Hello friends, today I’m back with yet another meaty kind of post. I’ve definitely dived into broadening my scope of content from just music recommendations and playlists, and I’m hoping you’re enjoying the little expansion of my niche here on You Should Hear.
With that said, today’s post is going to be a bit of a follow up to my Festival Culture post, which I shared a couple of days ago. Some of you really enjoyed it, so I thought I’d share the second half of the report that I pulled it from, which focuses on the prevalent gender imbalance when it comes to the live music sector. For the sake of the context of the statistics making sense, I should let you know that I specifically focus on this imbalance within Australia, though touch really briefly on international statistics.
It’s no secret that, like with many industries around the world, the music industry does have a bit of a ‘boys-club’ when it comes to the representation of women, both in performing roles, as well as corporate positions and professional music industry roles. My old favourites, triplej Hack, have begun to take a yearly look at the numbers surrounding this topic, and while it’s evident there is some work being done to close the gap, margin of disparity is still huge, and in my opinion, it provides audiences with a slight misinterpretation of the music that’s truly out there.
First we can talk about radio. Of data collected over ten years, women make up only 28% of the most played songs amongst the top 100, within 58 countries. 28%. That number becomes even more absurd when you look at the number of young girls who study music throughout high school. I’m sure it’s the same globally, but while it’s pretty evenly spread, with 54% of the Year 12 students studying music in 2017 being female, visually, you really see the impact young girls have on performing arts within primary, secondary and even tertiary education, however once it reaches the serious ‘work force’, of those listing themselves as ‘music professional’, only 29% are women. The idea that men are just more interested in pursuing musical careers is a no-go when you consider the amount of young girls seriously studying music and investing in a ‘professional music’ education, so how do we go from an almost even balance scaled to only 29% in the work force?
This is where all of that ^^^ kind of clicks. Within the music industry, like many many industries, men are making the calls. Of all public board members within peak music bodies in Australia, all the women combined make up only 35% of the roles. While there seems to be something being doing about this gender imbalance on the front, I don’t know if it’s made it’s way into the boardroom as much as it ought to have, since that number hasn’t changed since 2016, and that was only an increase by 5% from 2015.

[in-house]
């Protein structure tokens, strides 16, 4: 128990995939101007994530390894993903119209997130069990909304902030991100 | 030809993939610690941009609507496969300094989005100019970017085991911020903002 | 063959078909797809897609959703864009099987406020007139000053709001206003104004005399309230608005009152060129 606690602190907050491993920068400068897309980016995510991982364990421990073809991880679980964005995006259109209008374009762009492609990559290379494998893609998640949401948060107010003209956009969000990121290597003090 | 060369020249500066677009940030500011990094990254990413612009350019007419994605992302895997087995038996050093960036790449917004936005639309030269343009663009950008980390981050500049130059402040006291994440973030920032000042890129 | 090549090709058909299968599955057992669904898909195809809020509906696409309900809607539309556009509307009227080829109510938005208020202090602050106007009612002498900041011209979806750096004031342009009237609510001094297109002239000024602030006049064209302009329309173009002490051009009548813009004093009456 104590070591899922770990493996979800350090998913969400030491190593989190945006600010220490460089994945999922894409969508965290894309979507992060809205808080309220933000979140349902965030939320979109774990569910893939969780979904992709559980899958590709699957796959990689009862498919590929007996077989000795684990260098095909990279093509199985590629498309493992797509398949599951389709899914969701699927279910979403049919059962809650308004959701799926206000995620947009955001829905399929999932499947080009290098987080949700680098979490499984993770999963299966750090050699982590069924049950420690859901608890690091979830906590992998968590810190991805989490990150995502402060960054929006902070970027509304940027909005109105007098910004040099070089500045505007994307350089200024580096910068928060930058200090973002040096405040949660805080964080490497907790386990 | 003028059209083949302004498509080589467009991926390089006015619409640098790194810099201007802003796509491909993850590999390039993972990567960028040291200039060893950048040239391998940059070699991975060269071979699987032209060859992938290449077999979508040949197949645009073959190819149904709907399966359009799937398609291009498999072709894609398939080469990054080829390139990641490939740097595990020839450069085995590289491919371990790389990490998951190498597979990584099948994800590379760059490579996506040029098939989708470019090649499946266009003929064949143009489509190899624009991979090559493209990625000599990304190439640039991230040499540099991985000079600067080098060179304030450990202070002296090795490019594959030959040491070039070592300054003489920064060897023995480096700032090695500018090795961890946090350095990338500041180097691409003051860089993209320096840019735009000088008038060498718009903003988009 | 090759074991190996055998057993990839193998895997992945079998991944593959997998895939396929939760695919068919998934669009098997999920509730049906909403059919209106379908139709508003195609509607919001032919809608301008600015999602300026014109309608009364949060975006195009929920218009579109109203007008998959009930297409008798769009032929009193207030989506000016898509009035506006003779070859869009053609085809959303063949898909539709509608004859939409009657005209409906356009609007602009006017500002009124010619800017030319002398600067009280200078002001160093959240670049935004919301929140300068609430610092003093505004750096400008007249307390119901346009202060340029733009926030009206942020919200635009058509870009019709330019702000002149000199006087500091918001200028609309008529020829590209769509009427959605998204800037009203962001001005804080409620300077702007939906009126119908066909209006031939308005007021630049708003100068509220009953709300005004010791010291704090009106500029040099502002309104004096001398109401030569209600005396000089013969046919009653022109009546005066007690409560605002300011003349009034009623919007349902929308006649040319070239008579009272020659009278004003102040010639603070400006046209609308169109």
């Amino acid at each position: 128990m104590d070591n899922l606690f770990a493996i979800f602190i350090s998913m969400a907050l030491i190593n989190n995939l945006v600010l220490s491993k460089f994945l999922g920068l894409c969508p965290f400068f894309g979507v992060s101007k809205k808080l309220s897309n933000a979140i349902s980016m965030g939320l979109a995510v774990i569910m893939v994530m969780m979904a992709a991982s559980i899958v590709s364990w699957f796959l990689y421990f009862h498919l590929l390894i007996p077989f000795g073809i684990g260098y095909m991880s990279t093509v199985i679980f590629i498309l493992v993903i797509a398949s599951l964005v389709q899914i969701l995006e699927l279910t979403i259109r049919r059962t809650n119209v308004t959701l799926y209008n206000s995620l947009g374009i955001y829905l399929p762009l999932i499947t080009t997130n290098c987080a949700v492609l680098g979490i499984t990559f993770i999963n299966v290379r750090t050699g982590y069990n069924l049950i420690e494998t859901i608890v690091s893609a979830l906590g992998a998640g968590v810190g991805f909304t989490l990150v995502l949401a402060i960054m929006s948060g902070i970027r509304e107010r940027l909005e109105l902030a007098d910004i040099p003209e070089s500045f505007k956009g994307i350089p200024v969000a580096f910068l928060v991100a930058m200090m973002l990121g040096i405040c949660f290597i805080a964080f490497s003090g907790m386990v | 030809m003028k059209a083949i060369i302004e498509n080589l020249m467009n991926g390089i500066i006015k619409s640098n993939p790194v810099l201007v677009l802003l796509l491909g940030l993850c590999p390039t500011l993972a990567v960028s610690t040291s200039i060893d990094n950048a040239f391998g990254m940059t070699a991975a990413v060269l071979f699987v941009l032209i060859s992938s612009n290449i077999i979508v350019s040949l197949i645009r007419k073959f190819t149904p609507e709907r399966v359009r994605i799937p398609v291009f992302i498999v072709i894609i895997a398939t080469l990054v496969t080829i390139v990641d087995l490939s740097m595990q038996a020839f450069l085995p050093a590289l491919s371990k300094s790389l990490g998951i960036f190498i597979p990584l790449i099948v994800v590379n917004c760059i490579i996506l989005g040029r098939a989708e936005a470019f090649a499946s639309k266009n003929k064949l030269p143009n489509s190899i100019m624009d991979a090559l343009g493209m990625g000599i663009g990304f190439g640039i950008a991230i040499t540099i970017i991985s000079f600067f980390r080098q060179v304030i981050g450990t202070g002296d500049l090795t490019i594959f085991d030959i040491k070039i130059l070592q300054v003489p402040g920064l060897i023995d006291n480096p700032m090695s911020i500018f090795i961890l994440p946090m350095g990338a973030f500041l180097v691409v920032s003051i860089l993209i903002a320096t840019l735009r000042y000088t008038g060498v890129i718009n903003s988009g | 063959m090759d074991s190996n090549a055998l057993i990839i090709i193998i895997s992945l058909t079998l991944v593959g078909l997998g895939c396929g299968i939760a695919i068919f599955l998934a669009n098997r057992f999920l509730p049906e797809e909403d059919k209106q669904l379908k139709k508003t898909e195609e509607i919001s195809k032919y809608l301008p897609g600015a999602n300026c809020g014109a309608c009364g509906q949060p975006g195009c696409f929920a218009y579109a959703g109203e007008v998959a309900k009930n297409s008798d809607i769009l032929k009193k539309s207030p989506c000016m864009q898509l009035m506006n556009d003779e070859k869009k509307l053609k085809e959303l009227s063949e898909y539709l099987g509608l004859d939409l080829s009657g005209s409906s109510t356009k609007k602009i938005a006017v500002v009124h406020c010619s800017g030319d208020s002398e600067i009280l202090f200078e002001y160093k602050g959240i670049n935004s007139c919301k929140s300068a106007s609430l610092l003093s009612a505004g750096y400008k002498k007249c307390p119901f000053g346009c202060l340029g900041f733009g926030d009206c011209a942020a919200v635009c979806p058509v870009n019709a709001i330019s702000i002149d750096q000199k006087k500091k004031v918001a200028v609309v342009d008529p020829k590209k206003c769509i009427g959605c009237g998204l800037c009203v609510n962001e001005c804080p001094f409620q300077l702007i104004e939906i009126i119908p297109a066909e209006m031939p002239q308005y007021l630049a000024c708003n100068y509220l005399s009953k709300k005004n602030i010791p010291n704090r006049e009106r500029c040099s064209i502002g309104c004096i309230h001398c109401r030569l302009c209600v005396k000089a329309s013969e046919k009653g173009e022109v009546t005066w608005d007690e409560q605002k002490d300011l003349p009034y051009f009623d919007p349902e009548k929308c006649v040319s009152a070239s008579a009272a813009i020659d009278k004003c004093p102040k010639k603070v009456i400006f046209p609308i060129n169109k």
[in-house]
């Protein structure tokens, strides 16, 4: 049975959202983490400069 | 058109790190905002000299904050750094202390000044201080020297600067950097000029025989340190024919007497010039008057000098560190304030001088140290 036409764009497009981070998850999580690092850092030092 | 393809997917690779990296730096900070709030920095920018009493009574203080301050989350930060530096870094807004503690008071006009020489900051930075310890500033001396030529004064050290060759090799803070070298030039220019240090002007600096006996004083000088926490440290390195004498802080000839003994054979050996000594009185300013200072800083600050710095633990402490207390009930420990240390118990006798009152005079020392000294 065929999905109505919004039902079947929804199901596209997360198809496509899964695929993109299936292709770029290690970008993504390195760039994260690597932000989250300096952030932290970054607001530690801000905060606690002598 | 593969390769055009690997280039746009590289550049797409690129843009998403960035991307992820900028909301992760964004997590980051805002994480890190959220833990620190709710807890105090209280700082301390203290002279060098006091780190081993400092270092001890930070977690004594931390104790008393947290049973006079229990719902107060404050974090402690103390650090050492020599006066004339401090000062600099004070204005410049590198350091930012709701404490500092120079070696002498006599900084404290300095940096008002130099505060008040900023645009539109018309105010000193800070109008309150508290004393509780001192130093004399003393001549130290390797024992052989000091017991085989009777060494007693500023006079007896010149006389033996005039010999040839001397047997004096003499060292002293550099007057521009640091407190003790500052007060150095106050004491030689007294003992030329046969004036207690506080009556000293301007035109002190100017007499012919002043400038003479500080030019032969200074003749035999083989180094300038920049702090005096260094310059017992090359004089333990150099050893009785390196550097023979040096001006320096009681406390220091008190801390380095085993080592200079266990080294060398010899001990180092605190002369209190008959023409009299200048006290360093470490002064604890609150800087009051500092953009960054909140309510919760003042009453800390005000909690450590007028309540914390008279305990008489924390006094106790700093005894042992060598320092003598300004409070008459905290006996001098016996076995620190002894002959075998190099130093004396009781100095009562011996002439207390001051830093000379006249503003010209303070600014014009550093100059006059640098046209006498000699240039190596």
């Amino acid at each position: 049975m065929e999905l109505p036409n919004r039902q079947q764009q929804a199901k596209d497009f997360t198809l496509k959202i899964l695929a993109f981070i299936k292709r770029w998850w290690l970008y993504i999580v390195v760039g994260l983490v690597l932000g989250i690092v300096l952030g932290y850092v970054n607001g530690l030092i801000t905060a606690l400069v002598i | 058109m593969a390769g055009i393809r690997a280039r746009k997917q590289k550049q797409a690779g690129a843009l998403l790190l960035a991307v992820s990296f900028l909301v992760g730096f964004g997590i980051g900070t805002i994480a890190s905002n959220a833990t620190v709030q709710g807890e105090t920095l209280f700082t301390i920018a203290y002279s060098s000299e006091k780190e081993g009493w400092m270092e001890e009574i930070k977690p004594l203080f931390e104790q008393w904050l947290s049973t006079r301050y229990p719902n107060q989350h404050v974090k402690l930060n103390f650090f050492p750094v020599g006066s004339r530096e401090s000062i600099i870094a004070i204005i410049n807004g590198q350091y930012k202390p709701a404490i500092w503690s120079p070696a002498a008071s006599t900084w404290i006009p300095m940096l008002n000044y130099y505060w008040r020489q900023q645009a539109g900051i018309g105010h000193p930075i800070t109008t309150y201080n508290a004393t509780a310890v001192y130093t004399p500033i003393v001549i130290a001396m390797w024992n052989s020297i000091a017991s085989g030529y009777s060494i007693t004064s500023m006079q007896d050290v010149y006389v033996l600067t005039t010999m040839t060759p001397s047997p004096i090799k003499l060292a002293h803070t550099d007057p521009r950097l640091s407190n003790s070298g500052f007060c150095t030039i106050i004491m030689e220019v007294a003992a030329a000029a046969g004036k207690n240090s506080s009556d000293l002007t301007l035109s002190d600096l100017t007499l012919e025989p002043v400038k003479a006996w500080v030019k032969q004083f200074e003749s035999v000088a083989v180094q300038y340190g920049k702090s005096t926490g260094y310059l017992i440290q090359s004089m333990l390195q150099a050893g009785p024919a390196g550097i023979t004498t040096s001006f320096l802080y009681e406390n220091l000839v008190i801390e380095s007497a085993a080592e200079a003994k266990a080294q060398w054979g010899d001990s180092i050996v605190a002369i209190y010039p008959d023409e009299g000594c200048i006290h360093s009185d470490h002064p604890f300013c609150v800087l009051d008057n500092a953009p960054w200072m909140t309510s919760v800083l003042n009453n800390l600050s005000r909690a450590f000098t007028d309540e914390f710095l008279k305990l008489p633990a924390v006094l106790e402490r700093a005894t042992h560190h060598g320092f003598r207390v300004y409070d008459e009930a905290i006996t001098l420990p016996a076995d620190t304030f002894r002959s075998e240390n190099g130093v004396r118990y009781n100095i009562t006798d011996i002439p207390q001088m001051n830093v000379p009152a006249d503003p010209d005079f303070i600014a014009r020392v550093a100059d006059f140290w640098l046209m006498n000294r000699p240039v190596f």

Now, festival lineups? That’s where I get particularly riled up. We’ll start with the most atrocious of them all. In 2015, at Listen Out, still a relatively new festival, though that’s a shit excuse, only 9% of their entire lineup were females. 9%. I mean, they’ve definitely worked to address that considering that percentage rose to 37%, the second highest of the five music festivals researched, but that’s still a pretty poor number. Laneway Festival records the highest percentage of women present in their lineup, with 44%.
Last year, boutique (kinda) festival, Days Like This festival came under fire in it’s debut, with hold on, no women at all on their lineup. It wasn’t a huge festival by any means, like I mentioned, kind of a boutique festival, but surely out of 38 acts there’s room for at least 1 woman? But to be honest, even that’s a pretty poor effort, as was evident with the backlash to the Spilt Milk festival, where my girl Vera Blue was the single female act of a lineup of 49 artists.
It’s definitely an international issue too. Of 100 acts at the Reading and Leeds festival, only 9 were girls, and 2 of them were headliners. 9 out of 100. Below are also some of my favourite pictures to ever exist, that really drives this point home. It’s all well and good to through statistics at you, but it’s completely different when you see it.
Crazy, as heck. And so, so, so stupid.
Notably, this years Grammy awards came under rightful fire, considering Lorde, who was nominated for Album of The Year, the only female in the category, wasn’t asked to perform.
The huge issue I see with this, is the imbalance between how many girls are so invested in music, and want to be a part of the music industry, and the music industry they are presented with. As a young woman who’s investing a lot of my future in the hope that I can someday hopefully work in the music industry, it’s daunting. When the role models of young women, as well as young coloured women, are so sparse, and when those who are present have to work twice as hard to get there, it constructs an image that shows an industry that highly favours men, however equal we may be in regards to our talents.
The way young men and women are socialised controls the way they go about constructing their view of the world, and what it means to be, in this case, a young woman. Without a role model, without being able to see another young female artist on stage at a music festival or a strong group of women sitting in high power positions within the industry, the likelihood of young girls even attempting to pursue a career in the music industry diminishes.